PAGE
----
Disclaimer: I’m not even sure the following is coherent. I haven’t felt the need to gush like this in a long time. Please forgive my lack of professionalism (or at least the pretend professionalism I’ve tried to establish in past posts). This post proves that I will never be able to write about Harry Potter. Now I’m way off topic – someone needs to shut me up.
The Art of Hearing Heartbeats is my first ‘February’ themed novel. I heard of this book through the Books on the Nightstand podcast as one of Ann Kingman’s selections in the Two Books We Can’t Wait For You To Read segment. She explained that this little book, originally published in Germany several years ago, became a bestseller by word-of-mouth alone – especially through book clubs. A perfect selection for the month of all things heart related.
The morning after she graduates from law school, Julia’s dad says goodbye on his way to Boston on a routine business trip – and never returns. The police try to track him down, but the search goes cold in Thailand and the investigation is stopped. Four years later, Julia’s mom gifts her a box of her father’s effects where she finds a love letter written by her dad to a woman in Burma named Mi Mi. Julia jumps on the next flight to Burma, travels to the small village her father grew up in, determined to understand her father’s disappearance and whether or not he’s been having an affair with this Mi Mi woman. She meets a man, U Ba, in a tea shop who tells her father’s story over the course of the novel – from his childhood to present day. And that story within a story is one I haven’t been able to get out of my head since finishing the last page.
I’m gonna go ahead and just say it up front – I loved this book. For those who don’t know, I hate love stories unless they are smartly written and rise above the saccharine. Sendker has managed to do this in spades. The characters are believably endearing, charmingly flawed, and will have you believing in the almost fantastical power of love to make the impossible happen. The story reads like a fable or fairy tale, with hints of the mystical, but everything that happens could absolutely happen in real life. A sweeping saga that takes place in a country I know very little about, but felt intimately connected to by the end – that kind of place setting takes extreme talent.
The story has a subtle depth that will sneak up on you and make you smile. For me, what I’ve wanted to enjoy more in books such as The Alchemist finally manifested itself in The Art of Hearing Heartbeats. I know that doesn’t make much sense to anyone but me so let me try to explain. Sendker’s novel lends itself to some very inspiring life lessons, yet never feels too unrealistic or preachy. I loved the notion that we often don’t recognize how much we are loved because we’re only defining love as the reflection of how we love – that if someone loves us through actions when we love through words, something gets lost in translation. The same also gets applied to life – just because one person might live life differently doesn’t mean they live a lesser life.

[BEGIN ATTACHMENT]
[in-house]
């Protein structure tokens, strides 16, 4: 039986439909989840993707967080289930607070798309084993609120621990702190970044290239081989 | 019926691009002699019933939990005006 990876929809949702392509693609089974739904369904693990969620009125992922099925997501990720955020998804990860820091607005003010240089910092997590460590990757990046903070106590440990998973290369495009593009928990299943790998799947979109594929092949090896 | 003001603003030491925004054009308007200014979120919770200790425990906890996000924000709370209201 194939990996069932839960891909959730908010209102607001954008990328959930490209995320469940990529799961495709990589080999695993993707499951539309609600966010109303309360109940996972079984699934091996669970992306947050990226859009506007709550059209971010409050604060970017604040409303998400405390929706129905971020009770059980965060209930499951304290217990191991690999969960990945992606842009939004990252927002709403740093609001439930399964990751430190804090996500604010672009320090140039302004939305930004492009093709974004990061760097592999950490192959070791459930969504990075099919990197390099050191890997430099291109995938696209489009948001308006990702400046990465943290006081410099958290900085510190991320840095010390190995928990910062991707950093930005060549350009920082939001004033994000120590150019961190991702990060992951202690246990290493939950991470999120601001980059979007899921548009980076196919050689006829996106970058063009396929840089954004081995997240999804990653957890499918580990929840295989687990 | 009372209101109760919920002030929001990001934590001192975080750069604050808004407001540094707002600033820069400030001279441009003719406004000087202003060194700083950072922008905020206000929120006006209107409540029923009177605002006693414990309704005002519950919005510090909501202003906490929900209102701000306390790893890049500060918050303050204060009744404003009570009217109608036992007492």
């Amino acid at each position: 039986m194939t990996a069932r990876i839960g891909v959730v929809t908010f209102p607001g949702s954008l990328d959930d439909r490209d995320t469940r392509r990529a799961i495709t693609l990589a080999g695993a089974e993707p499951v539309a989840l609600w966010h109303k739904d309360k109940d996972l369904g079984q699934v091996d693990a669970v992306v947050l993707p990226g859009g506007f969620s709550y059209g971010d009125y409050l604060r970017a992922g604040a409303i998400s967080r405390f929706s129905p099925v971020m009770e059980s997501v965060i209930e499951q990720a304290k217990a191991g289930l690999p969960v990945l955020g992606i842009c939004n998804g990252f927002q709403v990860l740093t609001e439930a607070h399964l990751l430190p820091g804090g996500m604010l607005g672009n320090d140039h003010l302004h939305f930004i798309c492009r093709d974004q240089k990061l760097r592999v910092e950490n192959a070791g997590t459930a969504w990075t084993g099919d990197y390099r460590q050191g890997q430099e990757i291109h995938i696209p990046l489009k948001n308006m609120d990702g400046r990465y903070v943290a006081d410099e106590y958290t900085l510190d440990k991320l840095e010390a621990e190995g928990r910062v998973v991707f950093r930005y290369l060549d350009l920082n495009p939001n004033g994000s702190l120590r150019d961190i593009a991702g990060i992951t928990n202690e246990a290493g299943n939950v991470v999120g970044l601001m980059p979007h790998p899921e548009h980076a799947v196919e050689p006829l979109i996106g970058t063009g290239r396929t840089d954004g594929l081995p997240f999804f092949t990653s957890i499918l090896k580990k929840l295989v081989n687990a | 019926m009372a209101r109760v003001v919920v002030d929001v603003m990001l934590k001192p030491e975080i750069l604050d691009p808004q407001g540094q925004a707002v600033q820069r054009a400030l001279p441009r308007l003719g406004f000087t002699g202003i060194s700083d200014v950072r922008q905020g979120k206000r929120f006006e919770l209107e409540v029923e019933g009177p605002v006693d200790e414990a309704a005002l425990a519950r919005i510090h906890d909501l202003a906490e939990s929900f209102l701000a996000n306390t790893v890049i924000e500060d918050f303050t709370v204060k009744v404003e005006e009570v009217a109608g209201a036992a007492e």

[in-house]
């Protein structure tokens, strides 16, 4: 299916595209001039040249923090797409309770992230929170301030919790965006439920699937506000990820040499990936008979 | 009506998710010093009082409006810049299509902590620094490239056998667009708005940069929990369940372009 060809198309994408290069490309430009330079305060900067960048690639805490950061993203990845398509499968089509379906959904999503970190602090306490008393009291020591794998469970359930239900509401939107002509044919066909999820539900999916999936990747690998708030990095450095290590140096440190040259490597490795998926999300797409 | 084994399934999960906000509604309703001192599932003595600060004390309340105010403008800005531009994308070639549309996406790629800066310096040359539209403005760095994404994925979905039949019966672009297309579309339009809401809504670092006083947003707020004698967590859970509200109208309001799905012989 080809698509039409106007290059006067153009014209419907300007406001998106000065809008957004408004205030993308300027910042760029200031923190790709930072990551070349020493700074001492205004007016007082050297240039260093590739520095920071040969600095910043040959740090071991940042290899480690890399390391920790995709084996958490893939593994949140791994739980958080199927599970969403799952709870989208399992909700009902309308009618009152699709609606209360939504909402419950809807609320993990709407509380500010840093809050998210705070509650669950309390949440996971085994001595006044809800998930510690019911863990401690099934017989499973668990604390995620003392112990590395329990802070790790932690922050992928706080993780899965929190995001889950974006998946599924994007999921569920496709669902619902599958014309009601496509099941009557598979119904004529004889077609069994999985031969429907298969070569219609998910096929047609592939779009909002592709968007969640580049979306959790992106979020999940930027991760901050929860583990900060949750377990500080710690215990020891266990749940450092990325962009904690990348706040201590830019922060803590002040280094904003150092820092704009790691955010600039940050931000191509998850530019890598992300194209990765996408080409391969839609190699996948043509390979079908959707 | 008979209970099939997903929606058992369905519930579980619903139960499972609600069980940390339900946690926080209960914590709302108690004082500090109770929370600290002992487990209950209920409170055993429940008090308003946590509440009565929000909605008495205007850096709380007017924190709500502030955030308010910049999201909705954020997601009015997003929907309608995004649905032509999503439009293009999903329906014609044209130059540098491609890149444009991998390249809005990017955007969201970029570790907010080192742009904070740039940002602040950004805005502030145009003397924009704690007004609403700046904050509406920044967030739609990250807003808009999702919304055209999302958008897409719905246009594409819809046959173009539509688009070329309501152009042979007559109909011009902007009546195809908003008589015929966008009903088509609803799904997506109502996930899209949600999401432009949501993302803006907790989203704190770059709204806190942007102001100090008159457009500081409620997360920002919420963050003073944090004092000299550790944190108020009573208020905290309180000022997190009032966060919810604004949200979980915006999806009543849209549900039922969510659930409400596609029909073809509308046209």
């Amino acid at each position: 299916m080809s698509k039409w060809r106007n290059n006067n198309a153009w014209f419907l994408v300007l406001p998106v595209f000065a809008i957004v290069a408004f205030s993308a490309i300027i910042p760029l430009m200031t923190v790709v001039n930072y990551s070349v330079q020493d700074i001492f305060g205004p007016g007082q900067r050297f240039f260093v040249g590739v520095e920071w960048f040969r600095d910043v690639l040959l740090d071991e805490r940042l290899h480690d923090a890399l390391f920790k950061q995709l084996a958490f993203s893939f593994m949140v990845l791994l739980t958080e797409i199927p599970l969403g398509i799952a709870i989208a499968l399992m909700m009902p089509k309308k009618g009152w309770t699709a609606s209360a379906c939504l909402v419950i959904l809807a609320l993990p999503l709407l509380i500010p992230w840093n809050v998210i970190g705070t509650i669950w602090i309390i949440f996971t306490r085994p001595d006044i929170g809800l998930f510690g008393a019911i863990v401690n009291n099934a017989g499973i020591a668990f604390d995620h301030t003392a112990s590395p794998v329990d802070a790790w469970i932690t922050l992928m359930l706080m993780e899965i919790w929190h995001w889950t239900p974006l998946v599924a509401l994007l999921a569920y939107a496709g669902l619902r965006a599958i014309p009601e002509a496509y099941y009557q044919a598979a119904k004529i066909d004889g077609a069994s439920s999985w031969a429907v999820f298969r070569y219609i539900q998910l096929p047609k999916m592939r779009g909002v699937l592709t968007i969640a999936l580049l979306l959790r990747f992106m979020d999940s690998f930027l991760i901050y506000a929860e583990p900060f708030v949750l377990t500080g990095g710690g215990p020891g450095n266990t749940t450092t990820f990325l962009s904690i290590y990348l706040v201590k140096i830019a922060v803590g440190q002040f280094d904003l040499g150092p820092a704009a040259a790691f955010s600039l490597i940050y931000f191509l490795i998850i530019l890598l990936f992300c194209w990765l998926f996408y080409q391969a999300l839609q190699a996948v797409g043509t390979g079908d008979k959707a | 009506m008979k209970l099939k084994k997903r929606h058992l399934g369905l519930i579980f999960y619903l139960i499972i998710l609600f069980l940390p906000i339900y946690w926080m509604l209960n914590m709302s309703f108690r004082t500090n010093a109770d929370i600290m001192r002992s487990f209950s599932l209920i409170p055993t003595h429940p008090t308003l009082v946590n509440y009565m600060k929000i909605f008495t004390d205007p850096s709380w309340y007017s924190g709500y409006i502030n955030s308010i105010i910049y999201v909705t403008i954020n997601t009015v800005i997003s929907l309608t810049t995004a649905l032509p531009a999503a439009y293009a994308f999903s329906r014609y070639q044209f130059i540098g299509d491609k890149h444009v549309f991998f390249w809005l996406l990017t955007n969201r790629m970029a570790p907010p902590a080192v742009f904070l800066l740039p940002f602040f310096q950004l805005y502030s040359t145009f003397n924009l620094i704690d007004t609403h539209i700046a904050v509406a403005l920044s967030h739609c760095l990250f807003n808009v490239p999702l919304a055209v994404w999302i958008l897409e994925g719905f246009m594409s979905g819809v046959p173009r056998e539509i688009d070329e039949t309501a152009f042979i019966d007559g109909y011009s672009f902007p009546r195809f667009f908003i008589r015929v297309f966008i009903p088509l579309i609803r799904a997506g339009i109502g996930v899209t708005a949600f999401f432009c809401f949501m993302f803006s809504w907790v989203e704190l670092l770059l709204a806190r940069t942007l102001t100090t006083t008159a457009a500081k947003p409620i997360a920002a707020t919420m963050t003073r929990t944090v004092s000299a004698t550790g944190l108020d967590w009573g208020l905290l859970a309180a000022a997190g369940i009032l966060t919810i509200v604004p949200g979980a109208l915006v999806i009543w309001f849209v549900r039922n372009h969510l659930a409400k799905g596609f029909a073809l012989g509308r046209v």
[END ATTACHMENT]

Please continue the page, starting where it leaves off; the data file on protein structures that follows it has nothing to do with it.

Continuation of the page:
This whole ‘review’ feels like such a fraud because I have a very hard time writing about things I truly love and The Art of Hearing Heartbeats definitely falls into that category. The setting, characters, and the way Sendker unfolds the story’s secrets are what makes this novel so special. I only wished the novel had been longer so that I could have spent more time with Julia, Tin Win, and Mi Mi. I’d also love to have learned more about Julia’s childhood with her mom and dad in New York City and how her father’s life differed in America than when he was growing up in Burma during Colonialism. Apparently, Sendker is writing a sequel so I might get my wish someday!
Source: Publisher via NetGalley (but I loved it so much I’ll be buying a physical copy to proudly display on the permanent shelves!).
5 thoughts on “The Art of Hearing Heartbeats by Jan-Philipp Sendker”
I just ordered this one from the library, and am so excited to see the enthusiasm of this review! It’s a book I have been hearing a lot about in the past few weeks, and I have a feeling that I am really going to love it. Thanks for your very thoughtful and enticing post. Your review is the best one I have seen so far.
I hope you’ll enjoy it as much as I did. I’ve been recommending it like crazy!
Deciding to meet a novel on its own terms is a double edged sword – the reader elects to accept some of the author’s propensities and predilections without question, something he or she might not normally do in the role of critic. You agree to play by rules the novelist has established.
I heard about this one on Books on the Nightstand too! I’m glad it worked out so well for you, and I know EXACTLY what you mean when you make reference to The Alchemist. That bit really excites me because it sounds like it goes a step or three beyond the preachy life lessons and right on into awesome! 😀
I’m glad someone understands about The Alchemist! What helped was that everything that happened was grounded in reality despite how mystical certain parts felt. Such a great storyteller.